All I want to do is edit the freaking document!
Unfortunately, so does everything. CDocument is central to what we do. Users think of documents, and so does the UI. Every piece of code reads the CDocument class…unless it modifies CDocument.
And now I need to unit test my code. Also, I want to ship my team’s code independently of the other team. But every single feature touches CDocument. Many of them change CDocument – or one of the 6 wrappers we have created around CDocument over the years to reduce changes to CDocument. Anything could break anything. There is no way to be independent.
And there’s no way out. The entire user experience is document-centric, and that means every behavior is context-dependent. And that context…is in CDocument. Part of my code has to be in CDocument in order to know what to do.
Or perhaps in your case it is a central service, a User class, or a Sale. But whatever it is, there is one, 10,000-line class that everyone needs. We have a God Class, and to gain independence, we need to fix it.
Surround your God Class with Whole Values
It seems that our goal is to remove a responsibility from the God Class. However, that goal may be impossible to achieve right now. Instead, we’re going to make stronger classes around the God Class.
In other words, we’re going to steal the other king’s pawns and use them against him!
Although every God Class creates an obvious coupling problem, it creates an even larger and less obvious problem: it protects itself with pawns. So how we are accidentally building these pawns?
- We had a new feature to write that was related to the God Class.
- Because it was related, the code reads and modifies data that is already on the God Class.
- This forces us to add or edit methods on the God Class related to the new feature. However, this gives the new concept to the God Class as well.
- The remaining half of the concept is written outside the God Class, but is just not worth making explicit. So it ends up becoming a procedure with lots of Primitive Obsession.
- You have created a new pawn.
- Since the new procedure has no clear concept, it gets tossed in with all the other unrelated procedures and into some class whose name ends with -Manager or -Utils.
- Your pawn now defends the God Class.
Any attempt to eliminate the God Class first requires fighting through an army of procedures. It never seems to get anywhere.
This month’s recipe shows you how to steal your opponent’s pawns, converting them to your side. You will quickly surround the God Class with dozens of pawns, each ready to take a piece of the God Class. After that, the God Class is doomed.
Future developers will help you
As long as you finish at least part 5 of the recipe, future developers will naturally add their features to your new class and not the God Class. Normal feature development can stop growing the God Class!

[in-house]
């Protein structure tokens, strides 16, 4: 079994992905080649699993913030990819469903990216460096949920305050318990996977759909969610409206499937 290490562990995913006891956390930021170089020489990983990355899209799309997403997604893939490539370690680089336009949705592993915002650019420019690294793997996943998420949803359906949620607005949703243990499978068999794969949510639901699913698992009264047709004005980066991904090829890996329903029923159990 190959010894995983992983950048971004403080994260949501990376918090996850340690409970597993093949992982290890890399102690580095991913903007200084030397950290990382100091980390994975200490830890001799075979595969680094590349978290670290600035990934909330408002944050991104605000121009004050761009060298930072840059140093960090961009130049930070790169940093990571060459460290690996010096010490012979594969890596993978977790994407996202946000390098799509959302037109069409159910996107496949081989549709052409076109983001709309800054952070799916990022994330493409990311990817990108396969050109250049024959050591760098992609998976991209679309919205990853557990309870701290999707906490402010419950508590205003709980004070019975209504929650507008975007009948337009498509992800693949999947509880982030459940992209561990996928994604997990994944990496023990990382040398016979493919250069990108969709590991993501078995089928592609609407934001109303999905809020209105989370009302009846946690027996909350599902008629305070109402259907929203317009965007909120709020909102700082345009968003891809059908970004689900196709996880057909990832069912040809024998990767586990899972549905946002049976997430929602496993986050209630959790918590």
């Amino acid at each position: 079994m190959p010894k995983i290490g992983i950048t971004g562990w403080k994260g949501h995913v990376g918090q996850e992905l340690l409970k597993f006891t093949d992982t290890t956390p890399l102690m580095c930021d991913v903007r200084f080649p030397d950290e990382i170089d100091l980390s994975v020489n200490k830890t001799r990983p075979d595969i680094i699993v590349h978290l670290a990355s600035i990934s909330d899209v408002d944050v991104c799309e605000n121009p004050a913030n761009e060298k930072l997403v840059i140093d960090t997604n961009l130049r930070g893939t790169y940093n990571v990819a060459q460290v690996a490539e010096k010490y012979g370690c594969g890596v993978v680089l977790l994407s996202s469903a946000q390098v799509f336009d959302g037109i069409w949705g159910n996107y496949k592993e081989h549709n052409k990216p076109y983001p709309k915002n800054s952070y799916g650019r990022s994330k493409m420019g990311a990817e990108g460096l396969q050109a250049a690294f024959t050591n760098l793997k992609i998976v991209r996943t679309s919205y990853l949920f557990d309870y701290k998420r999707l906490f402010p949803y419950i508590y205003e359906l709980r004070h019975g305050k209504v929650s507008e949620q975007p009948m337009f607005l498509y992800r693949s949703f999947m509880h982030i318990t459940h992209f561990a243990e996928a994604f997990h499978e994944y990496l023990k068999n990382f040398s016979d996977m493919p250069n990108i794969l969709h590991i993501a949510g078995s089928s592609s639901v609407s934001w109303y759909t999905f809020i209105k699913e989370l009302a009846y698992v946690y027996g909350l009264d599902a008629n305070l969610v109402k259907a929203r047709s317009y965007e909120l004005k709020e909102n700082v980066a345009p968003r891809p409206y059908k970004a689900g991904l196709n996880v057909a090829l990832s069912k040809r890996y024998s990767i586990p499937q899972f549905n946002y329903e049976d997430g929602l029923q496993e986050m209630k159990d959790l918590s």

It’s not perfect. The God Class still has code that belongs on your new class. There are still lots of procedures around your two classes. But you have shifted the center of gravity a little. Future developers will even refactor bits of the God Class out and put them on your class.
Do this every couple of weeks for a quarter and your God Class will be surrounded by strong concepts. Then just do normal feature development for a year and it will fade away.
- Make a God Class better without having to fix everything.
- Change the default behavior of future developers.
- Each pawn conversion requires investing a couple hours of non-story time.
The initial change can’t be done as a way to speed up a story. The value happens across many stories and teams. Make small investments with full team support, and give time for each to start paying off before you do the next.
Demo the value to team and management…
Show three things at your sprint demo:
- Example: One specific change (procedure and God Class, then new class and God Class).
- Progress: A chart of the number of procedures that use your God Class and the number of fields in your God Class over time (starting before your change, ending after your efforts) & the number of work-hours it took you
- Impact: A quantitative measure showing the organizational cost of the God Class.
The example portion is obvious; however, progress and impact require some explanation.
Progress Measure: Calculate
Count the procedures that take your God Class as a parameter plus the number of methods on your God Class. This number is your exposure: the number of potential cross-story interactions.
Count the number of fields in the God Class. This number is your attractor: the liklihood of future stories making the exposure worse. Track both numbers over time.
Demonstrating a progress measure and showing you can improve it will cause those at the demo to ask about impact. After that discussion they’ll start talking about funding if they see a high value to cost ratio.
Impact Measure: Track
Which of these matters most to your management?
- Reduced cross-team bugs.
- Improved ability for teams or features to ship independently.
Whichever you you choose is your impact measure. Now you can calculate a baseline. How much has this happened over the last quarter, and what did it cost the organization?
The chance of two stories interacting badly with each other is proportional to the product of their chances of each interacting with the God Class.
- Each improvement in the progress attractor ( pa) measure will stop one set of future stories from interacting with the God Class.
- Each improvement in the progress exposure ( pe) measure will stop one set of past stories from interacting with the God Class.
Therefore, your impact measure is proportional to the chance of a new story interacting with another new one plus the chance of it interacting with an old one. In other words, your impact measure is proportional to pa * pa + pa * pe.
That will return the conversation to the progress measure and establish your funding.